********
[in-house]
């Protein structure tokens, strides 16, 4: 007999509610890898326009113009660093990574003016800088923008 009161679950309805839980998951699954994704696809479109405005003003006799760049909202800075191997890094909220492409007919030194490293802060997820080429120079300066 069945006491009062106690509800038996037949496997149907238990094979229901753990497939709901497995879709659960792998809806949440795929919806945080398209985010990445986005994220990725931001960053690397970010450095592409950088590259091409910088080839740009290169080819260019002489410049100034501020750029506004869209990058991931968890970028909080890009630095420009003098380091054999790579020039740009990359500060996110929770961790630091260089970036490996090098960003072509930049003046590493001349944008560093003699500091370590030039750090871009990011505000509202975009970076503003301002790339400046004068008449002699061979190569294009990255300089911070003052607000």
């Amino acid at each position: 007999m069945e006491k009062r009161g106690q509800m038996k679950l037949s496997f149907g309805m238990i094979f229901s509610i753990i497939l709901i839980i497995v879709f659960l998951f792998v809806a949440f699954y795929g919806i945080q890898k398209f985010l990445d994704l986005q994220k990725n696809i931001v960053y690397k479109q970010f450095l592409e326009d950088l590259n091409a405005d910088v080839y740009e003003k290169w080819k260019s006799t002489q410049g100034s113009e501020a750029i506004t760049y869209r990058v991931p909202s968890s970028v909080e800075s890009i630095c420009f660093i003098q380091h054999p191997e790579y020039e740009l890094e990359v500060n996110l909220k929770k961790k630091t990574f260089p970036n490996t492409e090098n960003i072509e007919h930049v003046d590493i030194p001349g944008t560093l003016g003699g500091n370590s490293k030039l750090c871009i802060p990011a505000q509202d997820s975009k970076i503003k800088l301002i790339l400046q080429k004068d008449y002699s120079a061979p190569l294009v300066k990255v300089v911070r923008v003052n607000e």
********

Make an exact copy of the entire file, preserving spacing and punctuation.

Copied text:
[in-house]
């Protein structure tokens, strides 16, 4: 007999509610890898326009113009660093990574003016800088923008 009161679950309805839980998951699954994704696809479109405005003003006799760049909202800075191997890094909220492409007919030194490293802060997820080429120079300066 069945006491009062106690509800038996037949496997149907238990094979229901753990497939709901497995879709659960792998809806949440795929919806945080398209985010990445986005994220990725931001960053690397970010450095592409950088590259091409910088080839740009290169080819260019002489410049100034501020750029506004869209990058991931968890970028909080890009630095420009003098380091054999790579020039740009990359500060996110929770961790630091260089970036490996090098960003072509930049003046590493001349944008560093003699500091370590030039750090871009990011505000509202975009970076503003301002790339400046004068008449002699061979190569294009990255300089911070003052607000």
């Amino acid at each position: 007999m069945e006491k009062r009161g106690q509800m038996k679950l037949s496997f149907g309805m238990i094979f229901s509610i753990i497939l709901i839980i497995v879709f659960l998951f792998v809806a949440f699954y795929g919806i945080q890898k398209f985010l990445d994704l986005q994220k990725n696809i931001v960053y690397k479109q970010f450095l592409e326009d950088l590259n091409a405005d910088v080839y740009e003003k290169w080819k260019s006799t002489q410049g100034s113009e501020a750029i506004t760049y869209r990058v991931p909202s968890s970028v909080e800075s890009i630095c420009f660093i003098q380091h054999p191997e790579y020039e740009l890094e990359v500060n996110l909220k929770k961790k630091t990574f260089p970036n490996t492409e090098n960003i072509e007919h930049v003046d590493i030194p001349g944008t560093l003016g003699g500091n370590s490293k030039l750090c871009i802060p990011a505000q509202d997820s975009k970076i503003k800088l301002i790339l400046q080429k004068d008449y002699s120079a061979p190569l294009v300066k990255v300089v911070r923008v003052n607000e």